For the last few days the thinky portions of my consciousness has been hyper-focused on a couple of presentations I did on Friday, so I haven't really had any game thoughts. Last night this resulted in a pretty vivid but weird dream about a game. I dreamed that I attended a convention and got to participate in a demo with the creator of a new minis game. The game was called MORP. If that is an acronym for anything, I didn't get that info The guy who made the game called the figures/units in the game Morps. All caps indicates the name of the game. You play MORP with your friends, put you push a Morp around the table.
MORP is set in an ambiguous sci-fi post-apoc future where the world map is dotted with thousands of round/ovoid lakes that don't appear on real world maps. The author explained that in the setting fluff no one remembers if those were cause by the nuclear war or the meteor strikes. He acknowledged that this was just an excuse to set nearly every battle either on the edge of a lake, with a big ol' lake on the map, or actually on/under the water. A whole chapter of the rulebook was devoted to lake/lakeside special rules. You know how some designers just have that special itch they got to scratch? Bruce Cordell and psionics. S. John Ross and cooking. James Raggi and ruining your life. This guy's game design fetish was lakes.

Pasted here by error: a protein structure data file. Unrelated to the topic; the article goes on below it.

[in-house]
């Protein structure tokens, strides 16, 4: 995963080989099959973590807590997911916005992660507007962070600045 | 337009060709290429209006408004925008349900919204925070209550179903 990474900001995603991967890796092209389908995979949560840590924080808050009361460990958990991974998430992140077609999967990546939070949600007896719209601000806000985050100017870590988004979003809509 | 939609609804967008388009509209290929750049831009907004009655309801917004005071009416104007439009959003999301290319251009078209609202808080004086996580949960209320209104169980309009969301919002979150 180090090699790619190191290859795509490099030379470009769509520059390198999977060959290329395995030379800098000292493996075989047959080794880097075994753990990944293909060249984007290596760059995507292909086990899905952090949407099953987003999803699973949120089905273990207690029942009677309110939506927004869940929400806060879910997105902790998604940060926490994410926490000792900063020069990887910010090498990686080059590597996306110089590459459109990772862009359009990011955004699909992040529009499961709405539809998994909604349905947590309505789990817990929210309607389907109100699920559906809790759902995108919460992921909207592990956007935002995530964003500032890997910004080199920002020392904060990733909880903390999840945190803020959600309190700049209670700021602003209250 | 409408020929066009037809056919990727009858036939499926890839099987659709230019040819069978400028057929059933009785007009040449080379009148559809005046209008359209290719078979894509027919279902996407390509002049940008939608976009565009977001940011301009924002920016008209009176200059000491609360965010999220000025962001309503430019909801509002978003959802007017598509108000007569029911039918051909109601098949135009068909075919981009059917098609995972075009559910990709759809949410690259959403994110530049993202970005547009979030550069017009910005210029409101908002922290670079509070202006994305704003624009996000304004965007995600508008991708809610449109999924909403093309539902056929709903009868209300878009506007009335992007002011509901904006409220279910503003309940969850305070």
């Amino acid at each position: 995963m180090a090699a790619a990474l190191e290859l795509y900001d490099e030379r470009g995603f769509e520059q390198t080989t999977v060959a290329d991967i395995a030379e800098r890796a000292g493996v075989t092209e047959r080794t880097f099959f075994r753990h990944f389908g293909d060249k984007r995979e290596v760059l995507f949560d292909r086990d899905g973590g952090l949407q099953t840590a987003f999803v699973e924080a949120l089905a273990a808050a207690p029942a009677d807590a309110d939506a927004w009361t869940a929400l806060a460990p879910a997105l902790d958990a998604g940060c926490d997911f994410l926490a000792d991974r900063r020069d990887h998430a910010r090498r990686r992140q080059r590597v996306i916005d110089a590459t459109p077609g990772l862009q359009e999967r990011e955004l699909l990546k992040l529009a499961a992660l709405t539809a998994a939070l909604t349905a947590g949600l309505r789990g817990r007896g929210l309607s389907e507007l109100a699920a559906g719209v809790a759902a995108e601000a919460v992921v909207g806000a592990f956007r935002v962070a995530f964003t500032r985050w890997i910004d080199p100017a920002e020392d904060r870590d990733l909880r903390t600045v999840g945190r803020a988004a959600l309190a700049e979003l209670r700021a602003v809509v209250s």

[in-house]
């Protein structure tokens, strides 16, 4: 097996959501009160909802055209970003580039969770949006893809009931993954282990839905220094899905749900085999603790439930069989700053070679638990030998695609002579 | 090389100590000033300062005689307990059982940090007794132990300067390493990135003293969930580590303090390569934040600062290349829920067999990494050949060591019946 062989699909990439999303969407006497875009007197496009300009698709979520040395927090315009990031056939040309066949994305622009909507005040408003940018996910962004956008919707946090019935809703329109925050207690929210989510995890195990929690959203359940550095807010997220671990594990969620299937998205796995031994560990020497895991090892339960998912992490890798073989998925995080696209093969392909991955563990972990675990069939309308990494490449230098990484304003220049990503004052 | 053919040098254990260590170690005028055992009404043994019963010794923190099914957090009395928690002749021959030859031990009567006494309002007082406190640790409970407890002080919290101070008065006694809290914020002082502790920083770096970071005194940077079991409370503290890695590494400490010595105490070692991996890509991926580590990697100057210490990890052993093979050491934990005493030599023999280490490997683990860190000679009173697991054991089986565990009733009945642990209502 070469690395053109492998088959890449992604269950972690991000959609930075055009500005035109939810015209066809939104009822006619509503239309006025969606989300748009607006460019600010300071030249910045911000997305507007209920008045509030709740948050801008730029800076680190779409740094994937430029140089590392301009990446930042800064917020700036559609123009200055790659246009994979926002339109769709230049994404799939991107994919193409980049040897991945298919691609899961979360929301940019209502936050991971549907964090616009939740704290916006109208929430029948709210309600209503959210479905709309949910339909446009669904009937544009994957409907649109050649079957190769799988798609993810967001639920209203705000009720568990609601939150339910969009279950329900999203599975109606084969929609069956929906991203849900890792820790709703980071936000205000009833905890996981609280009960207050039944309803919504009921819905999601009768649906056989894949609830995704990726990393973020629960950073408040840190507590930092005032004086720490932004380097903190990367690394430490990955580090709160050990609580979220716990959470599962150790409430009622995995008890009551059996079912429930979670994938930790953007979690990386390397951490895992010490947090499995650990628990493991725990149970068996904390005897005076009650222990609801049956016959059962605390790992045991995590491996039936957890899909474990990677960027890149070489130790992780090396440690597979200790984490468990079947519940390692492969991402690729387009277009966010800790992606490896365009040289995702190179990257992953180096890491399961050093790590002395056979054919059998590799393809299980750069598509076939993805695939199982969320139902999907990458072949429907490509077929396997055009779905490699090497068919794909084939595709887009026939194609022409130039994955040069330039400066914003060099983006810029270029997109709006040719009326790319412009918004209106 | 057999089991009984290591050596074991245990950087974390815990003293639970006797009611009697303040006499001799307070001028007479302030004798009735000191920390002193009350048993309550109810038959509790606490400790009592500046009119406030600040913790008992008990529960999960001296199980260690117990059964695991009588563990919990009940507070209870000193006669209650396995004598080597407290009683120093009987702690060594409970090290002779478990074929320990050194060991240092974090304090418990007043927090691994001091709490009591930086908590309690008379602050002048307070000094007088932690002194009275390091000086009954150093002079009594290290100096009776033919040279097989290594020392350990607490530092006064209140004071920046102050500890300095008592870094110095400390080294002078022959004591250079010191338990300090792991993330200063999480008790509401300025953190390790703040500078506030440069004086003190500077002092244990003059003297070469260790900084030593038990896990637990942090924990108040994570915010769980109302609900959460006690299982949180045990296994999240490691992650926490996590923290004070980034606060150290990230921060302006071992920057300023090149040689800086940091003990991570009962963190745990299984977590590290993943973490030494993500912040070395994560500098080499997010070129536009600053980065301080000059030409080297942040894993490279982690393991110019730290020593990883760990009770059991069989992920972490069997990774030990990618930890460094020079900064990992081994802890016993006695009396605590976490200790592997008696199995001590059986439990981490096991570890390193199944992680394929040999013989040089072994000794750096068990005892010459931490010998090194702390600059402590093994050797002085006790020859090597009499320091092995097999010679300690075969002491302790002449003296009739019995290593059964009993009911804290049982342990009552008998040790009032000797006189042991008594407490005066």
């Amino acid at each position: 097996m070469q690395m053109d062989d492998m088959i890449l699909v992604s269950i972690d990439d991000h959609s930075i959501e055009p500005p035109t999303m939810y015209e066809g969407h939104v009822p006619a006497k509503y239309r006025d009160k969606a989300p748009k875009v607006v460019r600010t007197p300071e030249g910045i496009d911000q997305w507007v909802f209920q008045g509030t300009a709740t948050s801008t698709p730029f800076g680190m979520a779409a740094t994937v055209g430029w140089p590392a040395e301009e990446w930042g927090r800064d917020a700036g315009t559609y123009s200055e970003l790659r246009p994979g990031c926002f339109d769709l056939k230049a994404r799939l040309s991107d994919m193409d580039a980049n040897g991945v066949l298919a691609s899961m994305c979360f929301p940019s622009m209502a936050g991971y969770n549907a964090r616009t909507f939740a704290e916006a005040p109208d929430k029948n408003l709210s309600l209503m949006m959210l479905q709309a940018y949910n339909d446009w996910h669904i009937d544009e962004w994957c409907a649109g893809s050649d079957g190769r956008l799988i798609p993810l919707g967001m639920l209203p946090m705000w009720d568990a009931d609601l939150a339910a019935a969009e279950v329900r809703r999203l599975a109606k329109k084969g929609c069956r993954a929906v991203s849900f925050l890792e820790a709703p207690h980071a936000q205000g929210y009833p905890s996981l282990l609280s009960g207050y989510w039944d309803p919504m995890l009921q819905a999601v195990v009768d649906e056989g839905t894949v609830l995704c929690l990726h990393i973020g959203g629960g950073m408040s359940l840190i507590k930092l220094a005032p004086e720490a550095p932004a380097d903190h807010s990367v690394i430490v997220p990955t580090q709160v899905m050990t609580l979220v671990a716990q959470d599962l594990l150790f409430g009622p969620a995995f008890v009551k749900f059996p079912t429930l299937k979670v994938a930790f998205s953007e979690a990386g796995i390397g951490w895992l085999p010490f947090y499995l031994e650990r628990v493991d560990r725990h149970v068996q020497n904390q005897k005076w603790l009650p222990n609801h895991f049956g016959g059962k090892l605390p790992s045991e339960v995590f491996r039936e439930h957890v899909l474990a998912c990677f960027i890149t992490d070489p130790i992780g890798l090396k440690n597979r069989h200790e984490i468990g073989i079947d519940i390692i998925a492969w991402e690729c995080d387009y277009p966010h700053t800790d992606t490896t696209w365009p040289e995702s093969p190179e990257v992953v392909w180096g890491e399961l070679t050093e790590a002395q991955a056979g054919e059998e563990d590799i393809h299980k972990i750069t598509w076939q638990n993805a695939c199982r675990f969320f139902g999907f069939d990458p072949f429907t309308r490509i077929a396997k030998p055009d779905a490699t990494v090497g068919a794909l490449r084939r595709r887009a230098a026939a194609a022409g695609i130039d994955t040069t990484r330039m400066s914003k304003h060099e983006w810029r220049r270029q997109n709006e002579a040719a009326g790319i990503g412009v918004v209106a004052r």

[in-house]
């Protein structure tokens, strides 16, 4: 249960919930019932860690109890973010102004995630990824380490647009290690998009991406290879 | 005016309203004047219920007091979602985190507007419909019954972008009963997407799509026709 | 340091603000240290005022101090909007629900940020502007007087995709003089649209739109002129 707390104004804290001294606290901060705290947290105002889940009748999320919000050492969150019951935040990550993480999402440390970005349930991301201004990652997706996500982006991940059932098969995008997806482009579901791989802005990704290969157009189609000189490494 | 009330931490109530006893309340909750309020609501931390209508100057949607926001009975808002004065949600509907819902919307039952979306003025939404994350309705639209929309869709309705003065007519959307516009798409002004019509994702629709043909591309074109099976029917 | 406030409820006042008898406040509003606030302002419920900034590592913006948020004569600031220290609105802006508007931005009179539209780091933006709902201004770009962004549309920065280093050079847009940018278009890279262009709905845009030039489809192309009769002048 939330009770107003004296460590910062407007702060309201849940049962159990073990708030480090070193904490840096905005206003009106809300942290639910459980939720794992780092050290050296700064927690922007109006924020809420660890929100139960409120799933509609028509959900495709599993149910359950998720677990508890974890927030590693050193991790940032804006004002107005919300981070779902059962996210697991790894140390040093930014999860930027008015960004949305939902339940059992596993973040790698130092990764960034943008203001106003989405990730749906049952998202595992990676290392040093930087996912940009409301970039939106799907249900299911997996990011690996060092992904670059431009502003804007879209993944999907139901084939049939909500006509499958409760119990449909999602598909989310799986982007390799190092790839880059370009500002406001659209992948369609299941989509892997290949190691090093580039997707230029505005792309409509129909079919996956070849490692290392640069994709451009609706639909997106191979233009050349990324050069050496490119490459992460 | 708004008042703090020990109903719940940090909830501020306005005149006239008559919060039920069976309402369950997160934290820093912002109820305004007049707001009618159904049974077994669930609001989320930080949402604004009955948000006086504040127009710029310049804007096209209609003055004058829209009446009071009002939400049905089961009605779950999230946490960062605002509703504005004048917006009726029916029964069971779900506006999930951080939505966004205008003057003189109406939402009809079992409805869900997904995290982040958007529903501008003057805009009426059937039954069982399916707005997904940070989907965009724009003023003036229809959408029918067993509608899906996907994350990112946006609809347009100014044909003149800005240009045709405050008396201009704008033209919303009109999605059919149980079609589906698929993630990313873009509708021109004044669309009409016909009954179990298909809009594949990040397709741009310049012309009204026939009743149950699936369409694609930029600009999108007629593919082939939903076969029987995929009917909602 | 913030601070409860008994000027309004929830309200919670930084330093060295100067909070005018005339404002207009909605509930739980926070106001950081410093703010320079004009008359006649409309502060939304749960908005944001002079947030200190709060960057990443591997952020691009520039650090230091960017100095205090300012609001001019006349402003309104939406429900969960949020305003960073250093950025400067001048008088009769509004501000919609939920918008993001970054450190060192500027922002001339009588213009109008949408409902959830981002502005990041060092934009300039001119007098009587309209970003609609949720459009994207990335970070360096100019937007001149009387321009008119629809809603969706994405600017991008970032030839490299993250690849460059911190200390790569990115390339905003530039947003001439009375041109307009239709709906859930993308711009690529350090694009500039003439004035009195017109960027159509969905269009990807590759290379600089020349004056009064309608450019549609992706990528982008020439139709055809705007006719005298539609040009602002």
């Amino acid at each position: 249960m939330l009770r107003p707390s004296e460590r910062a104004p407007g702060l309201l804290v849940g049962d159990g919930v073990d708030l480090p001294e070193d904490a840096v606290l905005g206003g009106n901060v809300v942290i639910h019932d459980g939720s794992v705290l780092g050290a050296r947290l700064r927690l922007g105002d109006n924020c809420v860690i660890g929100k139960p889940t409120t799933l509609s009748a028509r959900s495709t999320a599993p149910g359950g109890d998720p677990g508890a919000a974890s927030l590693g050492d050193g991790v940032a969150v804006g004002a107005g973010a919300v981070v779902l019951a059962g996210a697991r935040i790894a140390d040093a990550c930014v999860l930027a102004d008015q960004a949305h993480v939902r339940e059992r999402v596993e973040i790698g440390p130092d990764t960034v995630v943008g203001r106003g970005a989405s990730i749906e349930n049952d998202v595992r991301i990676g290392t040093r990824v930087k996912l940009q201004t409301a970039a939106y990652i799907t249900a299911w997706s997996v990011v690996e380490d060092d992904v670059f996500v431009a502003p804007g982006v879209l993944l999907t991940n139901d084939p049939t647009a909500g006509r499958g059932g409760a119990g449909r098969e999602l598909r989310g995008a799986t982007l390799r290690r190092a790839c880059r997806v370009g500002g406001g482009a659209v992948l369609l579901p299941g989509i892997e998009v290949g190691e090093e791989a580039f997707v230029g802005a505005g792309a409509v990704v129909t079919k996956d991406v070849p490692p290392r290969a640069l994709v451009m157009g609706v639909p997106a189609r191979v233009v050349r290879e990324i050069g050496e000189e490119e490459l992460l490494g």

The rulebook was an interesting object. It was spiral bound, but at the top of the page rather than the left side. The pages were stiff, thin plastic sheets or laminated. And they were cut on the right edge of the page with chapter tabs always visible, like some dictionaries do. Without every mentioning who they were talking about, an appendix gave complete rules for converting your 40K and WHFP figures to MORP standards. After that was an appendix devoted to building MORP stats for any miniature you care to use in the game, based solely on what the figure looks like.
The game was new and the designer had managed to only get a few official figures manufactured. He had two factions painted up on the table. The first were these cyberpunk guys that looked like Duke Nukem but with trench coats and heads sprouting electronics gear. The other were these anime girls in skimpy bunny costumes. All their guns were shaped like bananas. The author handed me a flamethrower trooper to inspect. Imagine Omaha the Cat Girl but a pink bunny costume holding a big yellow 'nana with a hose to a fuel tank strapped on her back.